Name Tags

Google understands that the people captured in photographs are what matter in a picture. This is why they created a collection system based on name-tags. It is a lot like the Facebook feature, “tagging.” By placing a box around an individuals face, one is able write their name and easily store all pictures where he or she has been tagged. This is also available with places, or “geo-tags,” where one can mark the exact location of the picture using Google maps.

Sharing

From there it is easy to publish your favorite photos online. You can choose to share single images or an entire album. This also allows you to connect with friends and family members and set notification settings when those you’ve set as “Favorites” post new photos.

Editing 

And you don’t need to worry about showing pictures that are sub-par. Picasa also includes an editing systems that can improve any picture. By having control of red-eye correction, lighting, and other abnormalities, you are sure to collect and share pictures you’re proud of.

The abilities of Google’s Picasa 3.8 are numerous, but you don’t have to believe us. Explore the free program and see for yourself.

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Photography: Black and White or in Living Colors

Does anyone remember a time before color photographs?

When photography began to flourish in the early 1900s, the camera produced only black and white images. However, a desire stirred inside many people, like physicist James Clerk Maxwell, who wrote about the first technique used to color photographs in 1855. Through his work, other photography enthusiasts were able to develop the capacity to capture life in living colors.

Maxwell predicted that it was possible to capture the essence of a photograph—the arrangement of color—in a time when only black and white photographs were produced. He wrote about color vision; a study to advance the concept that color identified by both human brains and machines is based on the wavelengths of light that reflect, emit, or transmit color signals. Maxwell found that a wide range of colors could be created by mixing only three pure colors of light: red, green, and blue. This manipulation of color had to be done in proportional amounts to stimulate the three types of cells the same way “real” colors did. In his writing, Maxwell used black and white photography as an analogy for his findings.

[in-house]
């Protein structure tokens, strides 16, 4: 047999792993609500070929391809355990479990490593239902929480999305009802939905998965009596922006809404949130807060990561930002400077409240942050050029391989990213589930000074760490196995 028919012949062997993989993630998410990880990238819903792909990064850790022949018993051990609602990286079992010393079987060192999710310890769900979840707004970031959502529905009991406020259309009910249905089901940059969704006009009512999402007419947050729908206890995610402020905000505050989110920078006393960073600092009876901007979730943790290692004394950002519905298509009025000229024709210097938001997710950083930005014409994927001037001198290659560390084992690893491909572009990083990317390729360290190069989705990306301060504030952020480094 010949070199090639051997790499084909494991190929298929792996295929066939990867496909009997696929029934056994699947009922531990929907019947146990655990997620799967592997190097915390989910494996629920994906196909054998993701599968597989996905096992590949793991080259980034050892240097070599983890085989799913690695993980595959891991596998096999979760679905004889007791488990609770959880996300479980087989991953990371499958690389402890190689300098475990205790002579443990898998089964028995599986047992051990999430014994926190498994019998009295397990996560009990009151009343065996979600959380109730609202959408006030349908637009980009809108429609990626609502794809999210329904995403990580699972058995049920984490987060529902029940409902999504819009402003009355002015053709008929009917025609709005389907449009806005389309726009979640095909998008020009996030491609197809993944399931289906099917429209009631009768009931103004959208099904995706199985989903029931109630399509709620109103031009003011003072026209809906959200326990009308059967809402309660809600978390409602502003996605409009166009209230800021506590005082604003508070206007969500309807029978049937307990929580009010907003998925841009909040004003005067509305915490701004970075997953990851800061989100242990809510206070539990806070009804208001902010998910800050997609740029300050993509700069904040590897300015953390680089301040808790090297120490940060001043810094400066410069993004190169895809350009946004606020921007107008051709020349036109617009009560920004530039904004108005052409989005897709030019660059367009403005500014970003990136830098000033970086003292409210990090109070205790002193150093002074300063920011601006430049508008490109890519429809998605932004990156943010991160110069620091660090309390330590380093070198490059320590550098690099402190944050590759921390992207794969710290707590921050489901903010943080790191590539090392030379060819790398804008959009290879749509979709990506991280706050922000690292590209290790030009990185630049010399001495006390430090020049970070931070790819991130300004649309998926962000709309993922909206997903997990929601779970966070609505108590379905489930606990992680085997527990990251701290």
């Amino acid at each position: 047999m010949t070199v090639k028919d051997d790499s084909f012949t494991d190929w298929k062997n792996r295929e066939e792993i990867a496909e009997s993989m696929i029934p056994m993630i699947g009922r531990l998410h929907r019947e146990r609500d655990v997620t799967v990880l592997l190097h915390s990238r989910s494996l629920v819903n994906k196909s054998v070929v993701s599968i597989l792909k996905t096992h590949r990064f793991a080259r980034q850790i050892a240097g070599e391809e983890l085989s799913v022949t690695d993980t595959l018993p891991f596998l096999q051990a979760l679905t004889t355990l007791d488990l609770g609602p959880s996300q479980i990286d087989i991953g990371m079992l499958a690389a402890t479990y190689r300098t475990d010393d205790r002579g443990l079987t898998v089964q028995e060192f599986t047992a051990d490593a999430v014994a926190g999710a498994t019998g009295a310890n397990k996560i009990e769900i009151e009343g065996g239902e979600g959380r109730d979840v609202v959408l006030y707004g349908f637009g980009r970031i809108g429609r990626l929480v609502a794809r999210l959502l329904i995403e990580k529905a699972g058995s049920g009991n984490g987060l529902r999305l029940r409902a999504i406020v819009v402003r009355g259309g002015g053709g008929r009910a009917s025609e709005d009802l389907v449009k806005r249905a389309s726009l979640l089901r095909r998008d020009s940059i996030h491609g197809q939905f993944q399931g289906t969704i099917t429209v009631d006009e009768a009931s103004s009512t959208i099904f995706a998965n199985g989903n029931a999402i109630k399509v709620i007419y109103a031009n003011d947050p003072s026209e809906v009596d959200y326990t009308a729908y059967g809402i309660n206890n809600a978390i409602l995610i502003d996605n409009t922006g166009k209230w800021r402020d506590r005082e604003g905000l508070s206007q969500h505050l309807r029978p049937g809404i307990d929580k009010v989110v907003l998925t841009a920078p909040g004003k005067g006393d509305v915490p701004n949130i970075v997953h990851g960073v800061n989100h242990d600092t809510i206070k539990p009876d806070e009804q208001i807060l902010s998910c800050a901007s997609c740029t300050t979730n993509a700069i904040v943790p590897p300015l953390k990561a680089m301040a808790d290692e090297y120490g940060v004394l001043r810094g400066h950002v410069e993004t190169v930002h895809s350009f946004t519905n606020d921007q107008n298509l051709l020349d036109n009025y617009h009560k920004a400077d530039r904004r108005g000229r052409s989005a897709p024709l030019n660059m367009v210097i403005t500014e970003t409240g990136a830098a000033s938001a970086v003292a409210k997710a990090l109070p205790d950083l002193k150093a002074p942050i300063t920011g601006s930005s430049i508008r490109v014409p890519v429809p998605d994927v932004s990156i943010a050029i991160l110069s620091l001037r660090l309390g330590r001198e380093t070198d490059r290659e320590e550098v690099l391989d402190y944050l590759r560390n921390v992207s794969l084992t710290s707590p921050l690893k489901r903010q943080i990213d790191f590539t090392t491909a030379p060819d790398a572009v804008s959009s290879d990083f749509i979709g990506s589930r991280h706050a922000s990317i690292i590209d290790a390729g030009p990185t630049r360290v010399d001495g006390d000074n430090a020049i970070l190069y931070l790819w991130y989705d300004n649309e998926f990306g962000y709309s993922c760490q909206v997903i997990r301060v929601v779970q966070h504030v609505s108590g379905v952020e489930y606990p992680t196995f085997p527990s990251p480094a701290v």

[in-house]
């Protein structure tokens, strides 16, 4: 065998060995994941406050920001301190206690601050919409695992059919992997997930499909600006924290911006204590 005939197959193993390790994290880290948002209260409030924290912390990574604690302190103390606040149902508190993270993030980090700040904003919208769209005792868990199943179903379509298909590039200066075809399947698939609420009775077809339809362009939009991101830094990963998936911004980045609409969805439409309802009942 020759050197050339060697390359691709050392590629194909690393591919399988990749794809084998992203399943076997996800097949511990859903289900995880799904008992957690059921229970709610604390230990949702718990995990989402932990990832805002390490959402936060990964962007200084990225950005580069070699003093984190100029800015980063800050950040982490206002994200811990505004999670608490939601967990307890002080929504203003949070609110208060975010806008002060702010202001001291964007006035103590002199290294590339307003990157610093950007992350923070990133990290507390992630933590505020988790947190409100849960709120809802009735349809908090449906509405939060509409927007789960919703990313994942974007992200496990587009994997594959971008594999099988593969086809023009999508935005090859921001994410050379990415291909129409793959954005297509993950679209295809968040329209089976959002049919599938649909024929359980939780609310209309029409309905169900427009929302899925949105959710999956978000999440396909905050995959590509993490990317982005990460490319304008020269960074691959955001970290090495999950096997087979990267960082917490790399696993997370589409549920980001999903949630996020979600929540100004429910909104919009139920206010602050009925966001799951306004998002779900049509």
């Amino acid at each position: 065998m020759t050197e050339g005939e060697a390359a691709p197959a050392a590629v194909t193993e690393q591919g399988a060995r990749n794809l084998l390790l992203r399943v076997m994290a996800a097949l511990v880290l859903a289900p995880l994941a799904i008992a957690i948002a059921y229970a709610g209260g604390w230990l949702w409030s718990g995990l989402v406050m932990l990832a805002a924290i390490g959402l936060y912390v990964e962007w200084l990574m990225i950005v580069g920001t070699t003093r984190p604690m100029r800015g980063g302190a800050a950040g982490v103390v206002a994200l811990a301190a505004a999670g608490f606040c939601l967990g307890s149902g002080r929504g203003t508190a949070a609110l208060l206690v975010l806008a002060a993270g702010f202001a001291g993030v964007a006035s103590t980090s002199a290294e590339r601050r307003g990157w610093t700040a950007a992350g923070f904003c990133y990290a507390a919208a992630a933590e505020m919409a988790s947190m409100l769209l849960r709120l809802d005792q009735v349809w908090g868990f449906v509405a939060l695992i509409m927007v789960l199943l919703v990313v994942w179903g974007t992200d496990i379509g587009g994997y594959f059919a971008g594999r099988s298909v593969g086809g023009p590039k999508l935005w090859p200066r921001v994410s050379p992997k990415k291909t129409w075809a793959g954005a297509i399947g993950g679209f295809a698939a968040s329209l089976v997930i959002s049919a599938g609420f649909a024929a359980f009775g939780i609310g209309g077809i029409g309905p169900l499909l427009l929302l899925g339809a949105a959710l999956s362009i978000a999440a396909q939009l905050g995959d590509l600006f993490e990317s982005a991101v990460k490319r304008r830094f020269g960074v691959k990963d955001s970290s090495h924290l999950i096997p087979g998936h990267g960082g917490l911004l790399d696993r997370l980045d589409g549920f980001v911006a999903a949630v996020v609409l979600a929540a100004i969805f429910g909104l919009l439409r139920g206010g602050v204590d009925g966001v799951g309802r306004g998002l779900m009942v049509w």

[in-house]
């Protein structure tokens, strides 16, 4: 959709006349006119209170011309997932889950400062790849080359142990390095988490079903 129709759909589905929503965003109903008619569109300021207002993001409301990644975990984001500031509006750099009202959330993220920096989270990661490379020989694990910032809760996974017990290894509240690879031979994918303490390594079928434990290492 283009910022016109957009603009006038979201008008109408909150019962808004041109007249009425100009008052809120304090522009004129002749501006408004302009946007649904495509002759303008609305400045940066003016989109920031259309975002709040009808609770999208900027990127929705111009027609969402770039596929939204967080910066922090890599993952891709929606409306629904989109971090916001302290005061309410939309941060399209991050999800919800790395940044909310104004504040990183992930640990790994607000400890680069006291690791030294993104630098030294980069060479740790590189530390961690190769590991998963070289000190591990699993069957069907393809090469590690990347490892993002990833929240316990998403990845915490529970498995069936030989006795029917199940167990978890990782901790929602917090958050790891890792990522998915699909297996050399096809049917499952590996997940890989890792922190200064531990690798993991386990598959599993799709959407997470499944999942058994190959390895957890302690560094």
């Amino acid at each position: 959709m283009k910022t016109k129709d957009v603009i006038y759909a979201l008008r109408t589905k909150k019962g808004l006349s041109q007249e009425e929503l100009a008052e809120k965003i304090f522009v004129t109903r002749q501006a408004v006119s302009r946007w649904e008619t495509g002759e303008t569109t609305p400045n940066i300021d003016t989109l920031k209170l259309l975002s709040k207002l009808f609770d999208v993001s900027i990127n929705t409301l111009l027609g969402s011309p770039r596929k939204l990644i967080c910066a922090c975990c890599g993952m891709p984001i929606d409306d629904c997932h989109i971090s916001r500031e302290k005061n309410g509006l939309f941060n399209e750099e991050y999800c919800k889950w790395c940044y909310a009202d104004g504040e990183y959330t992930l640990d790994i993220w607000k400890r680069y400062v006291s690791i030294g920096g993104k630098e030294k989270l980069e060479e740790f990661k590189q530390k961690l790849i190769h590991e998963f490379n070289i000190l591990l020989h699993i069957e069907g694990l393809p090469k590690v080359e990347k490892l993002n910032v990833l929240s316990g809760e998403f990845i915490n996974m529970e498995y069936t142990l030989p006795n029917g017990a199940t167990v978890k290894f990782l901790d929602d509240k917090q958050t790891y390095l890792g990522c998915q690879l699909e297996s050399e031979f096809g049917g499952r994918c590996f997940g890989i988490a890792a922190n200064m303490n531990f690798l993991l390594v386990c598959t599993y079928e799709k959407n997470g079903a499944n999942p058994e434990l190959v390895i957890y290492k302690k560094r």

Maxwell’s Analogy:

If three black and white photographs were taken of the same setting through red, green, and blue filters, then made into transparencies (also known as negatives or slides), one could project light through these filters and superimpose them into a single image on a screen. The result would be an image that reproduced all of the colors seen in the original setting, not just red, green, and blue.

At this time, Isaac Newton’s work advancing the fact that all color is influenced by light, was common knowledge. In a similar fashion, Maxwell insisted that eyes see color on the surface of a perceived shade, where millions of intermingled cone cells represent only three colors. Red and blue sit at opposite ends of the spectrum with green planted as a middle region. They signal sensitivities (red) and stimulation (blue) that eyes receive when light shines through particular colors. The process of taking a set of three monochrome “color separations,” was also known as the triple projection method. Maxwell’s analogy was first tested by Thomas Sutton in 1861. However, the experiment did not work and the desire for photographs to represent living colors encouraged other enthusiasts to develop the art of color photography, which picked up steam again in 1890.

Color photography has been around for a little over one hundred years, and look at how far it has come. Flawless colors and mass production of images show how color photography has influenced enthusiasts and much of the world. This, however, is made possible because of the records kept during photograph exposure, like the triple exposure method which was outlined in Maxwell’s analogy. At the end of the appropriate exposure time, analyzing the spectrum of colors into three channels of information, red, green and blue, helped form a method to imitate the way a human eye senses color. The recorded information has been used to reproduce and enhance the original colors by mixing together aspects of the red, green, and blue lights and removing or adding elements of white light.

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3 Ways that Artists Can Benefit from Blogging

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Before the invention of photography, artists had to work from real life. How did that affect artists’ working habits?